Hiroshi Lockheimer loves seeing his work in the hands of strangers.
That simple fact is what he credits with his decision to take a job at Google a decade ago -- and maybe, just maybe, give himself the chance to have his software show up on phones around the world.
It was a dream that seemed both distant and wild at the time.
"We were a tiny, tiny part of Google," Lockheimer remembers, thinking back to his early days with the company -- when Android was still a closely guarded top-secret project. "We were kind of an outpost of an outpost of an outpost type of thing."
This seems obvious, but the ability to learn independently is very important to successful student participation in HFOSS projects. Students have to be able to learn in a variety of manners from a range of different sources, and they need to take ownership of their learning in order to flourish in an open source community.
Communication, teamwork and the ability to problem solve are also critical skills. While understanding technologies such as version control is emphasized by most open source communities, students who don't understand how to navigate a professional environment by communicating clearly or who can't work on a team won't even get to the point of using those technologies. These process skills can sometimes be more difficult to teach than teaching a student Java.
This development caught Torvald, Linux's founder, by surprise -- 15 years ago. "I never see the entire chain running Linux. Twenty five years ago I started Linux wanting a workstation. From that to a server wasn't a surprise. There was no single point where I was surprised, but 15 years ago I started seeing these odd, embedded systems. The first one that really caught my eye was a gas pump running Linux."
Today, Torvalds continued, "Many changes have been invisible. Even I don't see all the uses of Linux."
GNU social was created as a companion to my earlier project, GNU FM, which we created to build the social music platform, Libre.fm. After only a few short months, Libre.fm had over 20,000 users and I realized I didn't want to be another social media silo like MySpace or Facebook, so I came up with this vague idea called GNU social. A few prototypes were built, and eventually we started making GNU social as a series of plugins for Evan Prodromou's StatusNet project, with some help from Ian Denhardt, Craig Andrews and Steven DuBois. Later, StatusNet, GNU social and Free&Social (a fork of StatusNet) would merge into a single project called GNU social. If that sounds confusing and convoluted, it is.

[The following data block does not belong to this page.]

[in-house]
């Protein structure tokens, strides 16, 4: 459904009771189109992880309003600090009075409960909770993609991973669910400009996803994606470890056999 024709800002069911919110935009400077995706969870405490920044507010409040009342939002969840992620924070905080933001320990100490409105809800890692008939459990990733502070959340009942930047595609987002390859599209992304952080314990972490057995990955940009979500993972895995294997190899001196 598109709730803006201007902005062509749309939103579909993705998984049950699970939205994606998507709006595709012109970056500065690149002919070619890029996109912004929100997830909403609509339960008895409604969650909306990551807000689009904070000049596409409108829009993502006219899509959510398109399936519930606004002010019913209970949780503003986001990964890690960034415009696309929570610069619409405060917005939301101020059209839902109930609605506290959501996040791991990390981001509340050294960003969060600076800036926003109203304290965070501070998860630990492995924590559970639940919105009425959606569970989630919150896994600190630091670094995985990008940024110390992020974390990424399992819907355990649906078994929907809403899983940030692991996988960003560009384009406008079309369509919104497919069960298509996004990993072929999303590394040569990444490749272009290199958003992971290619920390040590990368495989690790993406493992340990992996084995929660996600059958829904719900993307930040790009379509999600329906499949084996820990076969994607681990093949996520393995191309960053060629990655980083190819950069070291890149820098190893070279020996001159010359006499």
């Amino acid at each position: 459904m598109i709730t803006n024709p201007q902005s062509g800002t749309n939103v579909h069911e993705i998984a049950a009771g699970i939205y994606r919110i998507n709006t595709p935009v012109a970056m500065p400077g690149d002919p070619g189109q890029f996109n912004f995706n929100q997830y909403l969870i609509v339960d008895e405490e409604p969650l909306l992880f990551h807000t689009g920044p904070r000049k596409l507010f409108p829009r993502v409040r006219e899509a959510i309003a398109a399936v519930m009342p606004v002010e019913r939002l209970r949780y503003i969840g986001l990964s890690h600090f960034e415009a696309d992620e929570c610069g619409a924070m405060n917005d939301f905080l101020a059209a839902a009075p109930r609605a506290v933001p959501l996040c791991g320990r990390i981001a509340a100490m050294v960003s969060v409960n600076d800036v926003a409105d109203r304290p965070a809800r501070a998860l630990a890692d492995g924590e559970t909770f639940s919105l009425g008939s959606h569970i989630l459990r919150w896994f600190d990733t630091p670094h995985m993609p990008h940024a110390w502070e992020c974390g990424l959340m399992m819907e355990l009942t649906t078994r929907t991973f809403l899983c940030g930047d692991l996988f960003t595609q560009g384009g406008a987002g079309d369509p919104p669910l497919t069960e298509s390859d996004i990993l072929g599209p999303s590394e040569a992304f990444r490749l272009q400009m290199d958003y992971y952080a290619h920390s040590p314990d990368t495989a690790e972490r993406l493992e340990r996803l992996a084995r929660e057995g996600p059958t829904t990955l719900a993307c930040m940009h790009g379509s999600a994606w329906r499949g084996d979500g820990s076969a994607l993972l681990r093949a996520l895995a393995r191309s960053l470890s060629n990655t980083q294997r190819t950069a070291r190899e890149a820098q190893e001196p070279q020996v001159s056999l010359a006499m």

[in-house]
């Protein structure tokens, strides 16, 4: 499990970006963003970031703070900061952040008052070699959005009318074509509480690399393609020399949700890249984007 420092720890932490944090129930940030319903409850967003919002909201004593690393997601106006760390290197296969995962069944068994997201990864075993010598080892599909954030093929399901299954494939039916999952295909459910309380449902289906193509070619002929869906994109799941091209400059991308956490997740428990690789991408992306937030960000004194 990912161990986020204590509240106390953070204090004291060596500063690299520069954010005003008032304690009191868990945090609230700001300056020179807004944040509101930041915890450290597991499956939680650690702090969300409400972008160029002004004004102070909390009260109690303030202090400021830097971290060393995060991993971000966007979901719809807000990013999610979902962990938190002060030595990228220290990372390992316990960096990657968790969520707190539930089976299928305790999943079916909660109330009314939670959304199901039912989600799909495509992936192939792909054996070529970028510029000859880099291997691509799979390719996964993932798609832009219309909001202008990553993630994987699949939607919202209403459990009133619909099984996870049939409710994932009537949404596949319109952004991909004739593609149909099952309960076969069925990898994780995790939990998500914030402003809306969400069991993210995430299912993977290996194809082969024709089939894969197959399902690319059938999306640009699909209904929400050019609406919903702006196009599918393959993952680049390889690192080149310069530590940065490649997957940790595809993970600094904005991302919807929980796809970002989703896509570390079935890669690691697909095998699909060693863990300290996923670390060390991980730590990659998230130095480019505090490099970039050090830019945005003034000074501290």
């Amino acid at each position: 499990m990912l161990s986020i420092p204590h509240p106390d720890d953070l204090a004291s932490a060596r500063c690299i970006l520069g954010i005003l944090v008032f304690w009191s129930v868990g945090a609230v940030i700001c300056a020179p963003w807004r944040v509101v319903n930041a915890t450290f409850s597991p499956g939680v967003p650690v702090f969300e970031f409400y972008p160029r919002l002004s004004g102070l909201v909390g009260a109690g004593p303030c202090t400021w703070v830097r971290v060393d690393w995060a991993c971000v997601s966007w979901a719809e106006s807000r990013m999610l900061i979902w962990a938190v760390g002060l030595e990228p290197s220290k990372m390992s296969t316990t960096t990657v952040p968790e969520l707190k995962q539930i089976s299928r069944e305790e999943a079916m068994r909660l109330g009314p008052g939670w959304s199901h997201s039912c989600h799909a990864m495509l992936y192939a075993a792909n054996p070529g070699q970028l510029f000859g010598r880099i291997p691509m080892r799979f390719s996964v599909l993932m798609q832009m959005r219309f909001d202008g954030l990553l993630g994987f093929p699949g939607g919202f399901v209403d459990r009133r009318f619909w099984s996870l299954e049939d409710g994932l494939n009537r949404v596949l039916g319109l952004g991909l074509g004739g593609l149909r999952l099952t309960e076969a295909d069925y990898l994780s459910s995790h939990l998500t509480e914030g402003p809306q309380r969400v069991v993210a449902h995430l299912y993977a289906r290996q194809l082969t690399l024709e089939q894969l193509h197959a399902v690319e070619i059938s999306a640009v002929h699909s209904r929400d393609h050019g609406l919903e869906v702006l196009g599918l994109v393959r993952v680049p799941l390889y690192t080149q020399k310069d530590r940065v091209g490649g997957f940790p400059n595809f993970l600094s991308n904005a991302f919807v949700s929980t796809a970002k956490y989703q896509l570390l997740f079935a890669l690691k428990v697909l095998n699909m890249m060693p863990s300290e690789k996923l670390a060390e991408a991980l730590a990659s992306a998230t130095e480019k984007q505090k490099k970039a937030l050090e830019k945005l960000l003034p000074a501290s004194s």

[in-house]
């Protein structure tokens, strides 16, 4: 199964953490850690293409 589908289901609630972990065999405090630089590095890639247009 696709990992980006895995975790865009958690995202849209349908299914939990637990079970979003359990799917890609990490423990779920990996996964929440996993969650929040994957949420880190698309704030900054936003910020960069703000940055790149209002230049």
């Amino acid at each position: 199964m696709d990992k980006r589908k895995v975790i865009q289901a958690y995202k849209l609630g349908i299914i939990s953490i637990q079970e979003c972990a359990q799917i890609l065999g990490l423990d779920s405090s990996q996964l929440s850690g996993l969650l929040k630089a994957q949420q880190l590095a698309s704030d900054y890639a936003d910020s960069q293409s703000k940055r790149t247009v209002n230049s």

Linus Torvalds created the original core of the Linux operating system in 1991 as a computer science student at the University of Helsinki in Finland. Linux rapidly grew into a full-featured operating system that can now be found running smartphones, servers, and all kinds of gadgets. In this e-mail interview, Torvalds reflects on the last quarter century and what the next 25 years might bring.
Mark Shuttleworth, founder of Canonical, said developers are now targeting the company’s Ubuntu platform for “game changing” areas such as Network Function Virtualisation and Internet of Things.
Last month, the company significantly boosted its convergence strategy, unveiling the first Ubuntu-powered tablet, from European vendor BQ, following earlier launches in the smartphone space.
Fifteen years after calling the open-source operating system Linux a "cancer," former Microsoft Corp (MSFT.O) Chief Executive Steve Ballmer has softened his position.
Speaking on Wednesday night at a dinner hosted by Fortune magazine, Ballmer said the position was right for the time, but the threat from Linux was now "in the rearview mirror."
"The company made a ton of money by fighting that battle very well," he said. "It's been incredibly important to the company's revenue stream" to maintain its position with its own Windows operating system.
These days Microsoft is softening its anti-Linux position, including announcing earlier this week that it would sell a Linux-compatible version of its SQL Server database software.